As vice president for policy and partnerships for AGRA, Adesina fosters cooperation among African governments, donors, farmers’ organizations and the private sector to stimulate agricultural growth and to unlock new opportunities for farmers. Before joining AGRA in 2008, Adesina was associate director for food security at the Rockefeller Foundation for more than a decade. He has held senior scientific positions within the international agricultural research centers of the Consultative Group on International Agricultural Research, including the International Institute for Tropical Agriculture, West Africa Rice Development Association and the International Crops Research Institute for the Semi-Arid Tropics. He is also the current president of the African Association of Agricultural Economists.
Last year, Adesina won the Borlaug CAST Communications Prize for his passion and dedication to agricultural research and technology. He was awarded the Yara Prize in 2007 for his pioneering work developing rural agro-dealer networks that help make supplies more affordable to millions of small-scale farmers across the continent. He is currently working on innovative ways to leverage billion of dollars in affordable credit for African small-scale farmers through public and private partnerships. Adesina received a doctorate in agricultural economics from Purdue University, where he won the Outstanding Ph.D. Adesina has published extensively in international journals and books on reducing poverty and hunger in Africa. Adesina’s son, Oluwarotimi, is a 2008 graduate of Franklin & Marshall College.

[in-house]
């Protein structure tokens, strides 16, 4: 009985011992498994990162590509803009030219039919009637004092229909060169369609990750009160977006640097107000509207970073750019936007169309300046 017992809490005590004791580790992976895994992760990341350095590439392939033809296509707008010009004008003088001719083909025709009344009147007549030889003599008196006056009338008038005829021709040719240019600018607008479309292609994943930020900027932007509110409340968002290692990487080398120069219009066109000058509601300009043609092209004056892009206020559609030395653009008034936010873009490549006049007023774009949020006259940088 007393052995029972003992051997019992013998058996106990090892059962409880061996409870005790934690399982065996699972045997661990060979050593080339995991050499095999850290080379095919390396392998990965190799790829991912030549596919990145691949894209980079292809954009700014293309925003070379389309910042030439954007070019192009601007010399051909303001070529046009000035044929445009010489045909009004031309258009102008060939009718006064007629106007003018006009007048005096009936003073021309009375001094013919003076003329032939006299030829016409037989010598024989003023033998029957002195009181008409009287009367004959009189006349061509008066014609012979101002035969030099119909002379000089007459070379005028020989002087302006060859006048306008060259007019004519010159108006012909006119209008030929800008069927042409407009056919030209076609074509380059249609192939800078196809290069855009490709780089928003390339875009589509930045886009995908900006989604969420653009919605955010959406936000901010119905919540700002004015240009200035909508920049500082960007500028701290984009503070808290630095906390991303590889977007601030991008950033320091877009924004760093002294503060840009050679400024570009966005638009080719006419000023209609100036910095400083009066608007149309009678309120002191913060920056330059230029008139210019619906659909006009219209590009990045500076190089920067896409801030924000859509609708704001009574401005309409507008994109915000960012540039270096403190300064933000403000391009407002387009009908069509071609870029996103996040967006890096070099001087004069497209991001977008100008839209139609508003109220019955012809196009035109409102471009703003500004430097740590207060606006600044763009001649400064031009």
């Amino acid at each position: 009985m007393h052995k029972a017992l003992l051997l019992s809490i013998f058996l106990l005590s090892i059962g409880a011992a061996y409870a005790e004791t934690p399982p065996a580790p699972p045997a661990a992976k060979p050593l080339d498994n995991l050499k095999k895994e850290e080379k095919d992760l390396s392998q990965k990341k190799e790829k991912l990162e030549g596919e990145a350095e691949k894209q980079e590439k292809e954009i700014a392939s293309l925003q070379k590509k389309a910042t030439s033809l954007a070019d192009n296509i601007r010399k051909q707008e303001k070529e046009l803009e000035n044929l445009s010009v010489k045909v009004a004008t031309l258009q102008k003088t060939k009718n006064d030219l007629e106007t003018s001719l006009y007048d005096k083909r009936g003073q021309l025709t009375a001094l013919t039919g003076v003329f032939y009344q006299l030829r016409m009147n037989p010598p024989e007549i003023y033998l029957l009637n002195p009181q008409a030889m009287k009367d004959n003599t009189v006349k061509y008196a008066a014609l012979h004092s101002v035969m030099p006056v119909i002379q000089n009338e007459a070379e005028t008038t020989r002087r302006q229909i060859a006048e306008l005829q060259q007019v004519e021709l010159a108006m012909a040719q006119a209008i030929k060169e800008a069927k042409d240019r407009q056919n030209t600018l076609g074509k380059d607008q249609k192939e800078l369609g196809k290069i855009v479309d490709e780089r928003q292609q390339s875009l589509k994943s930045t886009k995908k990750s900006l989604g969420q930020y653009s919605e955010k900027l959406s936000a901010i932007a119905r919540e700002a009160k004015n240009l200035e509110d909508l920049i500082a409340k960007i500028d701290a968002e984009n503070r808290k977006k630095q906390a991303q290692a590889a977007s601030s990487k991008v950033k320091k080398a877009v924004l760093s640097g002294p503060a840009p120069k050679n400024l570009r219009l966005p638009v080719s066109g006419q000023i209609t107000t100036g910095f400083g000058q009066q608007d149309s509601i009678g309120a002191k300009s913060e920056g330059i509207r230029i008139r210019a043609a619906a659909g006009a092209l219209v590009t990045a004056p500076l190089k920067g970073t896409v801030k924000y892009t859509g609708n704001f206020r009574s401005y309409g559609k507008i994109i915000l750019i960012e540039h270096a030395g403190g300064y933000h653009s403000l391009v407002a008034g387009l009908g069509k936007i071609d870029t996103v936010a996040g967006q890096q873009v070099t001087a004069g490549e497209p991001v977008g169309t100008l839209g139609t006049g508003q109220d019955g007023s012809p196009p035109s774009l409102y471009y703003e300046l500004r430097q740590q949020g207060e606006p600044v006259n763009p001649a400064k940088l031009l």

Dr. Eugene Braunwald is arguably the most important cardiologist of the past half century. In 1971, he was the first doctor to realize that a heart attack is a progressive event, for which doctors could mitigate the patient's injury and prevent loss of life. This discovery launched an entire field of study and modern medicine's treatment of the heart. He directed the work that affirmed the value of "clot-busting" drugs to lessen the impact of heart attacks, and his research dramatically expanded our knowledge of congestive heart failure, coronary artery disease and valvular heart disease.